Outgoing Energy Department Deputy Secretary Daniel Poneman said Monday that climate change, and nuclear energy are the two "existential threats" facing the U.S.
In his last speech as the No. 2 at the Department of Energy (DOE), Poneman laid out why he believes the department will play a critical role in dealing with those two issues.
"By my count there are exactly two issues that I think could be characterized as existential threats, meaning threats that actually relate to existence of our planet, and one's nuclear and one's climate," Poneman said at the Woodrow Wilson Center on Monday.
He explained that at the core of the DOE's work is a strong commitment to science and technology advancements that will help the U.S. deal with nuclear threats, and build up resources to combat climate change.
Poneman played up the role of nuclear in dealing with climate change and replacing carbon-intensive fossil fuels, touting its benefits more than its potential dangers.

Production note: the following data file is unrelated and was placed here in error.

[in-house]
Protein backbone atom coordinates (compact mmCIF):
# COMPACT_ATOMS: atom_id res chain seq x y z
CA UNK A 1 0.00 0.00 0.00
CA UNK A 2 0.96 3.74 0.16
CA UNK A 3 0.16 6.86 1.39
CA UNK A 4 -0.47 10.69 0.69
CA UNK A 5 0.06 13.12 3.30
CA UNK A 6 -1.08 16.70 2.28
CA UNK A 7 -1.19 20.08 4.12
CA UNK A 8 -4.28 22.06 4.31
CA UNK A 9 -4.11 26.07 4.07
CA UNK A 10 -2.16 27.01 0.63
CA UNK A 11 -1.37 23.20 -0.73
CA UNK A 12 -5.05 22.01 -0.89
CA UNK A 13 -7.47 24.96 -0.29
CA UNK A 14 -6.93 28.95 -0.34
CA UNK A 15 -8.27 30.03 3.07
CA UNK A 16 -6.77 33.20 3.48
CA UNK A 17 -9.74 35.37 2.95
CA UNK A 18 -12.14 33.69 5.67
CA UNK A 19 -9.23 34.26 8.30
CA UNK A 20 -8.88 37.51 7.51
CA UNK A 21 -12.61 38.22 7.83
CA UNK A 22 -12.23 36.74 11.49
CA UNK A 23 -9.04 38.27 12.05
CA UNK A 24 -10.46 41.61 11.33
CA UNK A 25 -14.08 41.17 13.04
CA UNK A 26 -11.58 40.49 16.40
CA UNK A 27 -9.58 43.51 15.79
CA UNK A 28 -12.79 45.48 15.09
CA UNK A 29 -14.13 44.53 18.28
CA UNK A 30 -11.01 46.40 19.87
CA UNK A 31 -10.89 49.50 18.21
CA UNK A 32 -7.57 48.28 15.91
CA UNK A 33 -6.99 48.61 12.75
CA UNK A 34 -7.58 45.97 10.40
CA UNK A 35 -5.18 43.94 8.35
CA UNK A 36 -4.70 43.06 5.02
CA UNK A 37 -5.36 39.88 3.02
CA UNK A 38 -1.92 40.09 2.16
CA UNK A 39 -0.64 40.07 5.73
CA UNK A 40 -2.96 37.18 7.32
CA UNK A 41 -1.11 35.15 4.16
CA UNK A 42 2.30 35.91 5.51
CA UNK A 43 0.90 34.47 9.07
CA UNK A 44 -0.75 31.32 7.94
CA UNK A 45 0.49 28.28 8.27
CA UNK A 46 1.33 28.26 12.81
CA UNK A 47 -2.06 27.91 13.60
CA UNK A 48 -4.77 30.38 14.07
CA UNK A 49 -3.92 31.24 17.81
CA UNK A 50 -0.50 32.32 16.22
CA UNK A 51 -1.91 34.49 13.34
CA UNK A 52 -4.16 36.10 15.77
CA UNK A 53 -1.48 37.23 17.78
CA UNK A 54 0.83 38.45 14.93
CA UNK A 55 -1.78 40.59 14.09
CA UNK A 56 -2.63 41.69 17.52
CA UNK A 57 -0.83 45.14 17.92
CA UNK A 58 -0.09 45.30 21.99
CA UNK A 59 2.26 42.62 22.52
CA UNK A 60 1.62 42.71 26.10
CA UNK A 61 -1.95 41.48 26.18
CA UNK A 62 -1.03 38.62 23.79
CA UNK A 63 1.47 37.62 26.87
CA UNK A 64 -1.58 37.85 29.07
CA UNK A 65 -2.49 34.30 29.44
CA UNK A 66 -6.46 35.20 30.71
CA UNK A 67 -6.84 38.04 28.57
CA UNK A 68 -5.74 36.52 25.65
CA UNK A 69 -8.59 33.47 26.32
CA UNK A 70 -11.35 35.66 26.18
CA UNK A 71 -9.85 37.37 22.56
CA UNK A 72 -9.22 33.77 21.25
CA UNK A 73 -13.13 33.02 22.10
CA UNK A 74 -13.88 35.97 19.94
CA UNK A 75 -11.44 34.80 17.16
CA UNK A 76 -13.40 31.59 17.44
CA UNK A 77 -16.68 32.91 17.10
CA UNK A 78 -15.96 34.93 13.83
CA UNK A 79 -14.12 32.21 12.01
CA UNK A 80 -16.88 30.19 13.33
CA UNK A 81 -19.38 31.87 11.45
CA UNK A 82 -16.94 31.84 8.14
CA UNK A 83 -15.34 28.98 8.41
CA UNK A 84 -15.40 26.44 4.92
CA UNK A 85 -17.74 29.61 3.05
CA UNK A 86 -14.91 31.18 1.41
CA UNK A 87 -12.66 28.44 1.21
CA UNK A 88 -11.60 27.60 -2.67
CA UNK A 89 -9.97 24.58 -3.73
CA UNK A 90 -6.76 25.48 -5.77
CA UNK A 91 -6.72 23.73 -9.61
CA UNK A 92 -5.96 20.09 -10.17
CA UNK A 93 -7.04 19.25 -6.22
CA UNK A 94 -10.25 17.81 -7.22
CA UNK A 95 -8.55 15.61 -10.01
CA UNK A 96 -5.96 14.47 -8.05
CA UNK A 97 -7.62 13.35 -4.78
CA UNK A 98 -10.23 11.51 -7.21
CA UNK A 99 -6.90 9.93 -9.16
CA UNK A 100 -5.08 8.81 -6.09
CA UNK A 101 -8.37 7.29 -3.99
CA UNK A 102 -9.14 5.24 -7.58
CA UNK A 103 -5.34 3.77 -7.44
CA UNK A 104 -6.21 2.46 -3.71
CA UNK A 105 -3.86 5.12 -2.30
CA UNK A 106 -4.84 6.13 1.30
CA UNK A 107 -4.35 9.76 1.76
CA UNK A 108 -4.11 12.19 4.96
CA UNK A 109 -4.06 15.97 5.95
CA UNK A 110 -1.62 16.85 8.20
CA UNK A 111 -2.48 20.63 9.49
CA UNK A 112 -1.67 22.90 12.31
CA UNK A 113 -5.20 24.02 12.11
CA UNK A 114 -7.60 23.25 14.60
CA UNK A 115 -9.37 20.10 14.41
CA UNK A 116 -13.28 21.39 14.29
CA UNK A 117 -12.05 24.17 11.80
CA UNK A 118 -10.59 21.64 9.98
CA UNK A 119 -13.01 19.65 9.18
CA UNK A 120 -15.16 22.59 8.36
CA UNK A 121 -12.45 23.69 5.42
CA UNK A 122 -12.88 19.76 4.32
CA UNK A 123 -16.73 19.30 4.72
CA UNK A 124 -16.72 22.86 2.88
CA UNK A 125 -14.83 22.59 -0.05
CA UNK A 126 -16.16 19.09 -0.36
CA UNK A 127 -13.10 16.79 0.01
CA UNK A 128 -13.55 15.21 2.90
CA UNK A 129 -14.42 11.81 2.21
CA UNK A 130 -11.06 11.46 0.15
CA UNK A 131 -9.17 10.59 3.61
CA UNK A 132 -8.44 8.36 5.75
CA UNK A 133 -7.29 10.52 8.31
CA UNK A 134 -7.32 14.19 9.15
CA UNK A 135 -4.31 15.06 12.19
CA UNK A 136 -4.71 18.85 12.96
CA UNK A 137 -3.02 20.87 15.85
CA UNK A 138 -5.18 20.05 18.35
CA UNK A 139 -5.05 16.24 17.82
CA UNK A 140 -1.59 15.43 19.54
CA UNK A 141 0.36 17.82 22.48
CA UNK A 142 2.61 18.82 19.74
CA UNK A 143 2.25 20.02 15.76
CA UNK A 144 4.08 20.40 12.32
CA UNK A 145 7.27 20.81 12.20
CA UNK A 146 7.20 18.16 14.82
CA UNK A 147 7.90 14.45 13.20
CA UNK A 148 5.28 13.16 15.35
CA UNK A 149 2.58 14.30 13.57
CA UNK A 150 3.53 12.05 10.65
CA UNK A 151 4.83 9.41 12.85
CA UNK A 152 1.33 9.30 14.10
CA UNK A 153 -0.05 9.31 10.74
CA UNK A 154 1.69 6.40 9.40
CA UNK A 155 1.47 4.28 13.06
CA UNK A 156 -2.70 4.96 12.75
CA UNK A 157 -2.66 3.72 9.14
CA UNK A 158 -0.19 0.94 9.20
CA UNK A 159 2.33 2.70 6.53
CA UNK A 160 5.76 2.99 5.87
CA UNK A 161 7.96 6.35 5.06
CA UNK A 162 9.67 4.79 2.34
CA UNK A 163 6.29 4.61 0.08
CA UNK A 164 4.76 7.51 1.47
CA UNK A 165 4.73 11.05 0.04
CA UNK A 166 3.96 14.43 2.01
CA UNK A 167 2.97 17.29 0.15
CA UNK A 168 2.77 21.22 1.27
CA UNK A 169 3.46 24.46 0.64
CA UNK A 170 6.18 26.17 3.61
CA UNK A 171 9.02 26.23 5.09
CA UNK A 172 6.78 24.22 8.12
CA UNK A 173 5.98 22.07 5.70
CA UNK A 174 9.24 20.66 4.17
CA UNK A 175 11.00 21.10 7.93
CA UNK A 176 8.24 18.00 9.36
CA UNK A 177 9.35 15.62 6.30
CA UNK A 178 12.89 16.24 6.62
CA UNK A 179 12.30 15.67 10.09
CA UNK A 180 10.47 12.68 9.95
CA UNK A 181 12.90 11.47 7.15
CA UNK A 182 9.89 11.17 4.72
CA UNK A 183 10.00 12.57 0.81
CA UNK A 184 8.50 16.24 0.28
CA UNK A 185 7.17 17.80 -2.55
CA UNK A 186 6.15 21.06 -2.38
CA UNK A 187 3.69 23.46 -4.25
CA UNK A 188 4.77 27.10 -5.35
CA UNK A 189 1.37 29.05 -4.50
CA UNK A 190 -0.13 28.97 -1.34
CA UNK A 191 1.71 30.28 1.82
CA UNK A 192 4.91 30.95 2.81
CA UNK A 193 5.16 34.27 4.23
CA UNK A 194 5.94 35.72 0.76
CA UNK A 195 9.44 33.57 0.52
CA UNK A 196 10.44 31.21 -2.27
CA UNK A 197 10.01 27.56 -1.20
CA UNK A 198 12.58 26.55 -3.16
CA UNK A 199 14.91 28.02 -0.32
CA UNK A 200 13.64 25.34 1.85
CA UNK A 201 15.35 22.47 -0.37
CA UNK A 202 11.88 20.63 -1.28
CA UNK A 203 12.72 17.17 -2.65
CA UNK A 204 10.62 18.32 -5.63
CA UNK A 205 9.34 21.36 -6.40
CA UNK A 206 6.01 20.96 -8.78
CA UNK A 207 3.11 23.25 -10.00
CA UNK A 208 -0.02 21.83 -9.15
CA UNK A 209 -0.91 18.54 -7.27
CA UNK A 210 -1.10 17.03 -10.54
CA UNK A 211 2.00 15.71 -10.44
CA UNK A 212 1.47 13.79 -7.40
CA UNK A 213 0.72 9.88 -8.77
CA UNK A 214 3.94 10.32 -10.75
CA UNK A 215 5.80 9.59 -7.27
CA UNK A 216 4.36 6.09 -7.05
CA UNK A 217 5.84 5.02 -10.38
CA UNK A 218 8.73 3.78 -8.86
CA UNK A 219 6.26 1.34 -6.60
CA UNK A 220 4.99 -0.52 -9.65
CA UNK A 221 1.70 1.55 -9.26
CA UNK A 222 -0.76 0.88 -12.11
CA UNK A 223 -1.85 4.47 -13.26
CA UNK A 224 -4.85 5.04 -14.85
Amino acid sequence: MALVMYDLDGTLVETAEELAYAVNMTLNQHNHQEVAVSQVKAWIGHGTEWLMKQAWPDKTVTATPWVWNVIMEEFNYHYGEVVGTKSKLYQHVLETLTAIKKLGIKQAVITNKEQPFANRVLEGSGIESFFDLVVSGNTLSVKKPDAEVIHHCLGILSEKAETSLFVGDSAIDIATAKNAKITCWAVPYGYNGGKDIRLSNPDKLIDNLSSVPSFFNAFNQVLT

While citing environmental concerns surrounding nuclear, and radiation dangers posed by meltdowns like the devastating Fukushima Diiachi plant in Japan in 2011, Poneman said, the "world is in fact returning to nuclear."
He admitted that the scale of damages from the Fukushima plant disaster were "extraordinary" and that Japan will be paying it off for decades.
Despite that, Poneman said, the administration views nuclear as a "long-term element of a low-carbon portfolio."
Poneman added that if nuclear energy will have a future in the world, then the U.S. would have to lead.
He said 70 nuclear plants are currently being built across the globe, evidence of a comeback for the industry.
The more "robust" a nuclear energy industry in the U.S., Poneman reasoned, the greater the security, safety, and proliferation benefits the country will reap.
When asked if he was behind nuclear a main source of dealing with climate change, Poneman said he's a "realist."
"We need to be safe, we need to address proliferation issues," he said. "But it has a role to play in our low carbon future."
The administration has touted its recent proposal to cut carbon pollution from power plants as a possible boon to the nuclear industry.
Still, concerns from environmentalists remain as recent reports have highlighted weaknesses in nuclear facilities ability to handle natural disasters like the tsunami and earthquake that hit the Fukushima plant.